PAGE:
Third in a series of profiles of committee independent expenditure directors.
If it wasnt for Mike DuHaime, I wouldnt be a Senator today, New Jersey state Sen. Anthony Bucco (R) recalled recently about a campaign that took place almost 13 years ago.
After this years elections, more than a dozen GOP Senate candidates might be saying the same thing.
Earlier this year, the National Republican Senatorial Committee announced DuHaime would direct the committees independent expenditure effort, which will fund the committees television ad blitzes and direct mail this fall.
Mike DuHaime is a seasoned and well-respected strategist whose political skills and experience will greatly benefit Senate Republican candidates in the months ahead, NRSC Chairman John Cornyn (Texas) said. Because of campaign finance law, tens of millions of dollars will be spent through the IE unit without coordination with NRSC staff.
We wanted someone with a broad array of experience someone whos worked on several campaigns and inside the committees, and Mike more than met that criteria, NRSC Executive Director Rob Jesmer said.
When DuHaime was political director for the Republican National Committee during the 2006 election cycle, he hired Jesmer and Randy Bumps as two of his regional political directors. Bumps was the NRSCs political director this cycle until earlier this year, when he moved to the IE side to advise DuHaime.
Politics Is a Family Sport
Republican strategists believe DuHaimes diverse résumé will serve the party well in November. He has run campaigns when the political wind was at his back but also when it was in his face, and he has national experience from the RNC and running a presidential campaign.
But some of his most valuable experience comes from his native New Jersey, where politics was a daily sport for the DuHaime family.
DuHaimes mother was mayor of Bloomingdale, a small town in the northern tip of the state where he grew up. His father was a Passaic County Freeholder who ran for Senate in 1996.
I was sitting around the table listening to the so-called experts and the only person making any sense was Michael, said GOP consultant Mark Campbell, who was working on the race. I told him to give me a call after he graduated [from college] and Id give him a job.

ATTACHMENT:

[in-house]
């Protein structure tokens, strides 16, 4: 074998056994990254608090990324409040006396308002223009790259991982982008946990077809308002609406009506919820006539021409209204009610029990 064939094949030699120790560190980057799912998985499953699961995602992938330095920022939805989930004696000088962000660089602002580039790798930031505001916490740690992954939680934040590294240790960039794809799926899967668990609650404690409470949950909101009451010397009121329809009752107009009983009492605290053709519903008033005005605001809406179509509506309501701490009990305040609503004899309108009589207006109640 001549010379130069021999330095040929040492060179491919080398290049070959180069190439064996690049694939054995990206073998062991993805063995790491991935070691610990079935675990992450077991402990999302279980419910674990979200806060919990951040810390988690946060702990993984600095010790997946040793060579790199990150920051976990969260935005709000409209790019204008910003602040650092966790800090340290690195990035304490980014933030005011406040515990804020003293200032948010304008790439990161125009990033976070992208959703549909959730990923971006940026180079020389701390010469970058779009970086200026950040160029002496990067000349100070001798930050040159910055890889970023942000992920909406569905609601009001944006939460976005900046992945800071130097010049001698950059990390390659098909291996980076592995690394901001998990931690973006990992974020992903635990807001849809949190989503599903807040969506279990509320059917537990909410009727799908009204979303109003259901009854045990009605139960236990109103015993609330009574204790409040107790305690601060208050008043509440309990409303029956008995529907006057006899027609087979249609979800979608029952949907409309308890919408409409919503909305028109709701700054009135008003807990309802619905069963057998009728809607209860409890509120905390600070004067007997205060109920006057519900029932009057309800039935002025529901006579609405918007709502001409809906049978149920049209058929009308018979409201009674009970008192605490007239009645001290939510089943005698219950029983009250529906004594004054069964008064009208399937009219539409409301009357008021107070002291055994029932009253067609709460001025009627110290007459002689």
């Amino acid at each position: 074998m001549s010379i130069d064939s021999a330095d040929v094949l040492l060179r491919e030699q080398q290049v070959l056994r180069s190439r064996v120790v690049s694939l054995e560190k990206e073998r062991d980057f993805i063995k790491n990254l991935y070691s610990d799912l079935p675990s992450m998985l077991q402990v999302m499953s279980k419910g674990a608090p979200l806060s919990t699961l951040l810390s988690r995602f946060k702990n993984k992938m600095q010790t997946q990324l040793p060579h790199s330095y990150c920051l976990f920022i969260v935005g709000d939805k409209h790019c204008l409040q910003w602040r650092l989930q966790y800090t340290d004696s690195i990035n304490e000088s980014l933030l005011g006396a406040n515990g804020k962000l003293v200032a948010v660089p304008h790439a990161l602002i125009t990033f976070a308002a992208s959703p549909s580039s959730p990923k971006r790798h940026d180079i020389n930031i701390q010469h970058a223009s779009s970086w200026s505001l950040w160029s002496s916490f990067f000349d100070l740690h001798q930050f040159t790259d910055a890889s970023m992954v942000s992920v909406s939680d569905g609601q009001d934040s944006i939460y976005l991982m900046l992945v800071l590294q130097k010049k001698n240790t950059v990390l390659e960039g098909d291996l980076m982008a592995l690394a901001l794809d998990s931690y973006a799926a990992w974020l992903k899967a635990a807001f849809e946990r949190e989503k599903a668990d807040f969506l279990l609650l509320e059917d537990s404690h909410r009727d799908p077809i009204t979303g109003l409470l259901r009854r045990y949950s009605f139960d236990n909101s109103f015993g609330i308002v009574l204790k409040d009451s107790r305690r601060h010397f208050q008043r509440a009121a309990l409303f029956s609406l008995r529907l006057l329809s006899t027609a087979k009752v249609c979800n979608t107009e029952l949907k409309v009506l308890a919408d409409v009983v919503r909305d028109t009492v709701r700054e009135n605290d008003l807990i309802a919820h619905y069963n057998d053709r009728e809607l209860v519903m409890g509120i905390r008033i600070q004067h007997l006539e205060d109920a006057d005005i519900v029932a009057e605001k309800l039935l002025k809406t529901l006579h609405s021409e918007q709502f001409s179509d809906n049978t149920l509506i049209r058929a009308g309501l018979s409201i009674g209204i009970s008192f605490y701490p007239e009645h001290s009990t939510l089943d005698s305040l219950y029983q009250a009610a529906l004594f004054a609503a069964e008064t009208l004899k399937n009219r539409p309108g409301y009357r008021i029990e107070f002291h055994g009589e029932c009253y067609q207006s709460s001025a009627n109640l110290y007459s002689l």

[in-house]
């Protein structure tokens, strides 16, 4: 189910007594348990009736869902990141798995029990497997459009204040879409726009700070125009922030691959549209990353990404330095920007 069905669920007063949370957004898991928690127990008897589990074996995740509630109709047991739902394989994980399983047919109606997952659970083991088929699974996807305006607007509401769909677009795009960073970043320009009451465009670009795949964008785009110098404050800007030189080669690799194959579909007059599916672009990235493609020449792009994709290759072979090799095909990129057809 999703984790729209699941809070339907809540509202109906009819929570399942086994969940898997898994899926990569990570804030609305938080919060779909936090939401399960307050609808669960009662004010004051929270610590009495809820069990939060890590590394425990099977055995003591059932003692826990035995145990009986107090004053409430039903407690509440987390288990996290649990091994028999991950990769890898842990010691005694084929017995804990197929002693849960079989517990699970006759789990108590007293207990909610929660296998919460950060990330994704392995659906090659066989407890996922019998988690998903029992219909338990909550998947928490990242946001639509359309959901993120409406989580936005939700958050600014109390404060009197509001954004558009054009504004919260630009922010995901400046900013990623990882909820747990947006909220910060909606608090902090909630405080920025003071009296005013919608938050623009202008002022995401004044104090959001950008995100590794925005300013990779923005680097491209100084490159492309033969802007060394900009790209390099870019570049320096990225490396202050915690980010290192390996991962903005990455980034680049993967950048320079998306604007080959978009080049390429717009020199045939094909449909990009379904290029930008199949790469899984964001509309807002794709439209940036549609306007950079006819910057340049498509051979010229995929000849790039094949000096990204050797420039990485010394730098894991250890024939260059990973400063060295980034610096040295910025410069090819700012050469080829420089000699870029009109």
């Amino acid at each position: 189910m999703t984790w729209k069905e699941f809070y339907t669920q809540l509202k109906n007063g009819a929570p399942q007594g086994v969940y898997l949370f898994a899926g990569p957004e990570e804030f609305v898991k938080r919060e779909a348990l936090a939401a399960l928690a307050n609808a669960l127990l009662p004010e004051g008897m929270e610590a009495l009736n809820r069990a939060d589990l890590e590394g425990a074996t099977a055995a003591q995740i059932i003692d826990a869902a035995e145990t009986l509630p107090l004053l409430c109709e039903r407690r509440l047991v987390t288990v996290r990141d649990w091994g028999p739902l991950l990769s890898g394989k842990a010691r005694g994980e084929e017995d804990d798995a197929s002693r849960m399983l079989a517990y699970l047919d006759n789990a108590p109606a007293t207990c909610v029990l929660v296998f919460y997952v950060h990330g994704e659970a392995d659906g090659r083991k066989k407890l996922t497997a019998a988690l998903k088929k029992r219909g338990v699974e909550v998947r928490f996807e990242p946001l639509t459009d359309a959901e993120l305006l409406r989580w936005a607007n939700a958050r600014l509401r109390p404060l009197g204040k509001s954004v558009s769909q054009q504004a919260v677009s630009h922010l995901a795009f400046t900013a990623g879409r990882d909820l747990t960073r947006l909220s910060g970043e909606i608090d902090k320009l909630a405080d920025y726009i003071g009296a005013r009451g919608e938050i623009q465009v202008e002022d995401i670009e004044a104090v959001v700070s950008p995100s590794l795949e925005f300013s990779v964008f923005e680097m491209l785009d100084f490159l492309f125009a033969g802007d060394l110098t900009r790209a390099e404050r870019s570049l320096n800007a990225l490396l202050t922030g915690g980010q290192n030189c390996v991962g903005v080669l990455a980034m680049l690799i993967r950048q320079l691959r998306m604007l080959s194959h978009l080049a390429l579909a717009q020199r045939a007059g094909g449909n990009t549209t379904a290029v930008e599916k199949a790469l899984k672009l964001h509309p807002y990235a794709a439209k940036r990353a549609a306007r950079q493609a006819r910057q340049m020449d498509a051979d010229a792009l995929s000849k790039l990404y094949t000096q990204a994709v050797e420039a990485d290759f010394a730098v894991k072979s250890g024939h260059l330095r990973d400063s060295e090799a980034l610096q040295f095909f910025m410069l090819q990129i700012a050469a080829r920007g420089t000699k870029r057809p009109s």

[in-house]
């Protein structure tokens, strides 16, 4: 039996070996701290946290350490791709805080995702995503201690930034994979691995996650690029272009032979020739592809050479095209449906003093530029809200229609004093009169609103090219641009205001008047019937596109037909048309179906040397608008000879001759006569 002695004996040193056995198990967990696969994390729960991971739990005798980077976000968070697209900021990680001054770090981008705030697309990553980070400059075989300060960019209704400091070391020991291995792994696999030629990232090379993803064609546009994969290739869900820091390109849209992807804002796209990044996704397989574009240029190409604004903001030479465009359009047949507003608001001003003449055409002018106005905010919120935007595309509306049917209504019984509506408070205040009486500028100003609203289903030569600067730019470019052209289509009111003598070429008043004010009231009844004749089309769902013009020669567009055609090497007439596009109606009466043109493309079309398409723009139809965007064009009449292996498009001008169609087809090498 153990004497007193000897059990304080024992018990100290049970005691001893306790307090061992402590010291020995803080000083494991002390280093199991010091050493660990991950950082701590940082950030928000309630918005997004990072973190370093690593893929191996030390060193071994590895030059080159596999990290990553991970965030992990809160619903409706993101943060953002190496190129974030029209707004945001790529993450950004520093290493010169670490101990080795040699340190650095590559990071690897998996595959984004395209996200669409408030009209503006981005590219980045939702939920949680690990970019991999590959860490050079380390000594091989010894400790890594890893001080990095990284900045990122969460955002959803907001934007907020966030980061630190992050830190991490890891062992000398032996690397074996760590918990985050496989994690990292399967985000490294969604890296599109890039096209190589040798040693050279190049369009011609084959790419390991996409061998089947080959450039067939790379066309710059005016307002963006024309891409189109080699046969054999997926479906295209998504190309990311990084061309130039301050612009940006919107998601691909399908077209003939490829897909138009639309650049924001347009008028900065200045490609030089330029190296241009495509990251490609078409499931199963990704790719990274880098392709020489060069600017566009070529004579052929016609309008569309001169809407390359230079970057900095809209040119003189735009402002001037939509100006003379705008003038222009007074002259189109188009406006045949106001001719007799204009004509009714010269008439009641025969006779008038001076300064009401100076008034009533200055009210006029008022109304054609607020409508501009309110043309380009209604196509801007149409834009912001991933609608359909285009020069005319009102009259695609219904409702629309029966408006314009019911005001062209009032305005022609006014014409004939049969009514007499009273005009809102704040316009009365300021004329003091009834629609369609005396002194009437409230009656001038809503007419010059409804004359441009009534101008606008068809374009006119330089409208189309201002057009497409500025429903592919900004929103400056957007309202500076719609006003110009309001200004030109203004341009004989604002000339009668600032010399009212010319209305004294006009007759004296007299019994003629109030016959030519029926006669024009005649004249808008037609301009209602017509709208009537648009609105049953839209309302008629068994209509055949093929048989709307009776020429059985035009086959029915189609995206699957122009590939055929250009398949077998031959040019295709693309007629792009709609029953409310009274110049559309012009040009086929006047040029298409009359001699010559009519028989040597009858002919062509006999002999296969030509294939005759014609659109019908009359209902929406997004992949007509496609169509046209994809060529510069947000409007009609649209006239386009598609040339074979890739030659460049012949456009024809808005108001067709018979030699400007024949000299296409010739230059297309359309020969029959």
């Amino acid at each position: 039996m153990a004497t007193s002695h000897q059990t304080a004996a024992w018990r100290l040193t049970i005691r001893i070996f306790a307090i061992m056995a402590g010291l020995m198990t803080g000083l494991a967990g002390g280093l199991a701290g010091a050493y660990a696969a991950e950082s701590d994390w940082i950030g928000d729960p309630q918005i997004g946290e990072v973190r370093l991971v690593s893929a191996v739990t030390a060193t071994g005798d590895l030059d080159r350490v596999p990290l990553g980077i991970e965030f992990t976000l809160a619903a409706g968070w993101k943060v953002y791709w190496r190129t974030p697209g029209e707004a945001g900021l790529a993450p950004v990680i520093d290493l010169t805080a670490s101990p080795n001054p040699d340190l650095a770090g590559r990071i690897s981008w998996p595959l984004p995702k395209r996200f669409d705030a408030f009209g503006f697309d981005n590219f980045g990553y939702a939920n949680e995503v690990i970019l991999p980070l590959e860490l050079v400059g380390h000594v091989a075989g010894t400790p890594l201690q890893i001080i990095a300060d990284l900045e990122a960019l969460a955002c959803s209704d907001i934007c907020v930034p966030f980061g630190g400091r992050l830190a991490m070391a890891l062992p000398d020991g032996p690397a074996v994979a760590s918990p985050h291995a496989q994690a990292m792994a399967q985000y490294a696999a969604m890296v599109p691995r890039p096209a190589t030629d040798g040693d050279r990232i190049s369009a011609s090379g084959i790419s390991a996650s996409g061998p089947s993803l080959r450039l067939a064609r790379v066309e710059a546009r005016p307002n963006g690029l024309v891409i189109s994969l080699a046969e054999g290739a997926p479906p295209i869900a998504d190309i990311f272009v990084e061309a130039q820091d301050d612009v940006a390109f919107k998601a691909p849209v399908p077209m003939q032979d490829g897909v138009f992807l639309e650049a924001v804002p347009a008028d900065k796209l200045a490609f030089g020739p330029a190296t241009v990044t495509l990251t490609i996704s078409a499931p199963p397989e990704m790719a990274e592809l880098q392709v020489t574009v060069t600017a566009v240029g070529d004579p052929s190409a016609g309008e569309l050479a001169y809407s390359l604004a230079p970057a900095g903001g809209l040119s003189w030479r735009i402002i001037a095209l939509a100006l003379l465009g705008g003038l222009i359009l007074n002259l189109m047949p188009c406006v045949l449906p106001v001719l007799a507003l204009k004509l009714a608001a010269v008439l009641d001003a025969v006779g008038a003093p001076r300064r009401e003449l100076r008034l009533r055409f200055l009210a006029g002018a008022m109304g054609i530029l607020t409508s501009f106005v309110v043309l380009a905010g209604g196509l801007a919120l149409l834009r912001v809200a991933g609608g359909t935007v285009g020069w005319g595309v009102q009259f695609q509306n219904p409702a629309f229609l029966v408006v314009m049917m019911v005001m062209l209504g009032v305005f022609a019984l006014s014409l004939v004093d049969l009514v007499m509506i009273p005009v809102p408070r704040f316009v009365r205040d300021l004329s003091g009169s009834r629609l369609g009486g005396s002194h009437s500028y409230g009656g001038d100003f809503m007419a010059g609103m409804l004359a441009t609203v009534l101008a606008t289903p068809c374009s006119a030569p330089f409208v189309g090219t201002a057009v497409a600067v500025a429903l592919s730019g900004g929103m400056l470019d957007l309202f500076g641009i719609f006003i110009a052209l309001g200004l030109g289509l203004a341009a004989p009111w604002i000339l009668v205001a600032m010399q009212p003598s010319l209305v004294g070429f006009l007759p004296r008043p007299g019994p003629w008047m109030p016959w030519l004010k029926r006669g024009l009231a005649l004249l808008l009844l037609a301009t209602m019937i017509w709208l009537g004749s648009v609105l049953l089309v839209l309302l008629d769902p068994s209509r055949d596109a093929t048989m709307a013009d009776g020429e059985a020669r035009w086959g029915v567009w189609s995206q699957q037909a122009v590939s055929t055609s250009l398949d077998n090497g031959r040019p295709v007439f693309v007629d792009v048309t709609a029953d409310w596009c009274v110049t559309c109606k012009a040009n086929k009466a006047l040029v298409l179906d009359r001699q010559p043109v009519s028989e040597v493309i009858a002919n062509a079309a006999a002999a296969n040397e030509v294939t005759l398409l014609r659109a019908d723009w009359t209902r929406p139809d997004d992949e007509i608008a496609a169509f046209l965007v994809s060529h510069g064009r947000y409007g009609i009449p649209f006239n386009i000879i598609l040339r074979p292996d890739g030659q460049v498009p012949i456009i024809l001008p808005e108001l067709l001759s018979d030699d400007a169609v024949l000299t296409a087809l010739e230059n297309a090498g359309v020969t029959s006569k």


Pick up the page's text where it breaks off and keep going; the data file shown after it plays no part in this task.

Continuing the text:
His father lost the GOP primary to then-Rep. Dick Zimmer, but DuHaime finished his political science and journalism degrees at Rutgers University and landed a job with Campbells consulting firm.
In 1997, Bucco, then a New Jersey assemblyman, tapped DuHaime to manage his state Senate race.
I was 23 years old and didnt have $20 in my bank account but had $750,000 in the campaign account, recalled DuHaime, now 37. I basically lived in the headquarters. I had to learn everything.
According to Bucco, DuHaime was relentless. After Bucco finished a long day of campaigning, he came back to headquarters to find DuHaime glued to his computer screen. Bucco left for the evening, but when he arrived early the next morning, he found DuHaime in the same position and the couch in the back office wasnt even rumpled.
Bucco won a competitive primary and knocked off Democratic state Sen. Gordon MacInnes in the general election even though he was outspent in both races.
Former Sen. Scott Brown, R-Mass., candidate for U.S. Senate in New Hampshire, holds his hand over his heart during the singing of the national anthem as he waits to take the stage for his town hall campaign rally with Sen. John McCain at the Pinkerton Academy in Derry, N.H., on Monday, Aug. 18, 2014.